Breaking up with a toxic person can sometimes feel like your world has crumbled in on itself. While you will eventually feel free from their clutches, it takes a while to get there.
Because of something called trauma bonding, abusive relationships can be incredibly hard to leave. Over time the abuser – especially if they are a narcissist – will have made you feel like you can’t live without them.
But you will eventually realise how much better off you are without them in your life, and will be better equipped for relationships in the future.
During the toxic relationship, you probably forgot to take care of yourself. David Brudö, CEO and cofounder of the mental well-being and personal development app Remente, told Business Insider there are several ways to practise self-love after a bad relationship has ended.
These can also be applied to any break-up, not just the end of a relationship with an abuser. Here they are:
1. Learn to let go
“Easier said than done but learning to let go is one of the most important steps to take if you want to relieve yourself of a toxic relationship,” Brudö said. “Accept that everyone makes mistakes and that they are in the past, and only take away what you learnt from the situation.”
It will be difficult at first, he added, but the more you practise, the easier it will become.
2. Have some “me” time
It’s more important than ever to do the things you enjoy doing. Brudö said it’s the perfect time to take up a new hobby, or complete that project you just didn’t get around to doing.
“Set aside a couple of evenings a week to do something you truly enjoy outside of work, as that will drastically decrease your stress levels and help keep your spirits high,” he said.
3. Take control
Once you’ve taken enough time to get your feelings under control, you can channel your energy into something else.
“Whenever we feel strongly about a situation outside of our influence, it can be hugely empowering to take charge of something that is entirely under our control,” Brudö said. “It can be anything from a new project at work, to prepping your meals for the week ahead. Seeing something you do make a difference can go a long way in preventing you from feeling angry and frustrated.”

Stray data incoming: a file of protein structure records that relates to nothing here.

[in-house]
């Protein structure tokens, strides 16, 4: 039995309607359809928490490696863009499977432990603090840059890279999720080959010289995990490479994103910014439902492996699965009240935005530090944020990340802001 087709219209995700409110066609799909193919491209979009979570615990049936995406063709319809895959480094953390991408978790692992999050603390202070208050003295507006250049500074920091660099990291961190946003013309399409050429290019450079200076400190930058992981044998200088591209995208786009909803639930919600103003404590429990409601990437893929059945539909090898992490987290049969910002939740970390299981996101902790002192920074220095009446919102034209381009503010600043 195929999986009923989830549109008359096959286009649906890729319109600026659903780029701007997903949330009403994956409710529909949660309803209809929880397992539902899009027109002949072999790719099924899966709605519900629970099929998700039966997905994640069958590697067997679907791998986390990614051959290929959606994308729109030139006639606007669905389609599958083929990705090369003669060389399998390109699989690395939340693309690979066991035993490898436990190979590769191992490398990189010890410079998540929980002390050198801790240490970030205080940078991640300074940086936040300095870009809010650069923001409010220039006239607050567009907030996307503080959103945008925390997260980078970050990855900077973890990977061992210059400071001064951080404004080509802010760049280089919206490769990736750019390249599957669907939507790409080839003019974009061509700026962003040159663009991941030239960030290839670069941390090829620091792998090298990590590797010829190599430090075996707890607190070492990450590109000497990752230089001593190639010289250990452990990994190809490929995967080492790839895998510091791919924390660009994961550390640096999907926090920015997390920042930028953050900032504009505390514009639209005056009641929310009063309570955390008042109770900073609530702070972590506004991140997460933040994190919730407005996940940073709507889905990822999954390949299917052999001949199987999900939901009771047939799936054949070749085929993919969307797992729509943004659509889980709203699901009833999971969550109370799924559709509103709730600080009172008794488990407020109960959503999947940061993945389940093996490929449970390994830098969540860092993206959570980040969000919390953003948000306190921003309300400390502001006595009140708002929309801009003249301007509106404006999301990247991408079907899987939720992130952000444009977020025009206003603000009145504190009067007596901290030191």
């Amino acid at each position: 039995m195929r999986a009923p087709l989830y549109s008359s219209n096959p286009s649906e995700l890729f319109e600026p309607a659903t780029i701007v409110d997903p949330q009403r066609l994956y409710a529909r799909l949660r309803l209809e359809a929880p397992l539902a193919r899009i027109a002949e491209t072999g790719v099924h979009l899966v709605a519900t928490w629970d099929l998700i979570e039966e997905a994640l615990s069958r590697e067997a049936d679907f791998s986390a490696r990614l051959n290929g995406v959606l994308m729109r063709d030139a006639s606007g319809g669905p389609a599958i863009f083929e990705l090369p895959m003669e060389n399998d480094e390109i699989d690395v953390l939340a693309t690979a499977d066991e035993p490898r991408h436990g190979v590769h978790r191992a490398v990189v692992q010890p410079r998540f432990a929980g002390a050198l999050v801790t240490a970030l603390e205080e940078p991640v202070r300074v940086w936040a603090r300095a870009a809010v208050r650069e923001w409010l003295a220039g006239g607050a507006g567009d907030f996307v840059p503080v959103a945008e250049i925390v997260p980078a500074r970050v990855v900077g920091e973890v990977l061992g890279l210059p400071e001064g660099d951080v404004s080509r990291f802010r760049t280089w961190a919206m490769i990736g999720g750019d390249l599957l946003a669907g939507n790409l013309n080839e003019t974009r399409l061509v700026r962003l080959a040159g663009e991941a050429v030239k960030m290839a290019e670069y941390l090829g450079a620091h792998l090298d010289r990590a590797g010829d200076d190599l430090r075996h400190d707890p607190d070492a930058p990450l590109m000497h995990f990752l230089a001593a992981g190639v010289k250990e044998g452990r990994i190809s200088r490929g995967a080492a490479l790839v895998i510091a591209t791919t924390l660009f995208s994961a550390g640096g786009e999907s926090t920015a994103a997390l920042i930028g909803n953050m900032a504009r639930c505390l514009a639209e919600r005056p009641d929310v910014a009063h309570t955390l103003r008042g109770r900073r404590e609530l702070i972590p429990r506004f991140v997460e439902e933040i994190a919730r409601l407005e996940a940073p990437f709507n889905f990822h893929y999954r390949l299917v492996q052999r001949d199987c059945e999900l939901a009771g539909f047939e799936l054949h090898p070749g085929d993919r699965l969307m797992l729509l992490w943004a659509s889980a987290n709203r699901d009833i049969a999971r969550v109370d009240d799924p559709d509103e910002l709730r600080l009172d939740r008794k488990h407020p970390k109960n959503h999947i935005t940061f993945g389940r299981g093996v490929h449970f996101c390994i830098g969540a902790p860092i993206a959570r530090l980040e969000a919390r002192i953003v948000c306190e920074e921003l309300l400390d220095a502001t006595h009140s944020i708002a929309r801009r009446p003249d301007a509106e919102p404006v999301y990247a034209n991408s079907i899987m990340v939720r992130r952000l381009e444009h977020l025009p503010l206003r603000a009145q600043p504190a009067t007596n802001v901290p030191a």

4. Minimise your bad habits
Although it might be tempting, try to avoid turning to drinking, smoking, or other unhealthy habits. It may feel like escaping in the short term, but you won’t thank yourself in the long run.
“It doesn’t help you address, or deal with your feelings, but instead creates a temporary escape and additional bitter feelings,” Brudö said. “Instead, do something else you enjoy and focus on feeling healthy and happy instead.”
5. Make your health a priority
Rather than turning to junk food and watching TV all day, Brudö said you should eat healthily and make sure you do some exercise. It will boost your endorphins, and help you sleep.
6. Communicate with others
A break up, especially a tough one, can make us lose perspective. Brudö said having friends and loved ones you can speak to can help you deal with your emotions.
“Discussing how you feel following the breakup with someone else as this will help you see the problems facing you in a different light and perhaps lead you to let go,” he said. “Even if you don’t find an answer, socialising will take your mind off the breakup and help you relax.”
7. Try practising mindfulness
After a break-up, it can be tough to focus on anything else. In fact, we might not even realise we are letting negative, obsessive thoughts take over our minds.
“This is where mindfulness can be very useful,” Brudö said. “Taking as little as three minutes to focus on your breathing and actually focus on all those flashbacks from the toxic relationship, thus bringing you closer to letting go and moving on.”
8. Focus on the positives
It will take some time to get into the right frame of mine to do this, but when you look back on the relationship, try to find a positive that you learned from the experience.
“Finding a positive in emotional baggage can actually turn the negative experience into a positive, turning the ‘baggage’ into a learning curve,” Brudö said.
9. Be patient
Building up your confidence again is going to take some time, so be patient. You might think of yourself as damaged, and that you’ll never trust again, but in time you’ll realise this isn’t true.
“Practicing different ways of thinking and exercising new habits will eventually help you to let go of the past and become much more confident,” Brudö said. “So, don’t despair if you don’t see changes happening overnight, as they will take time, but when they do happen, you will feel much happier.”
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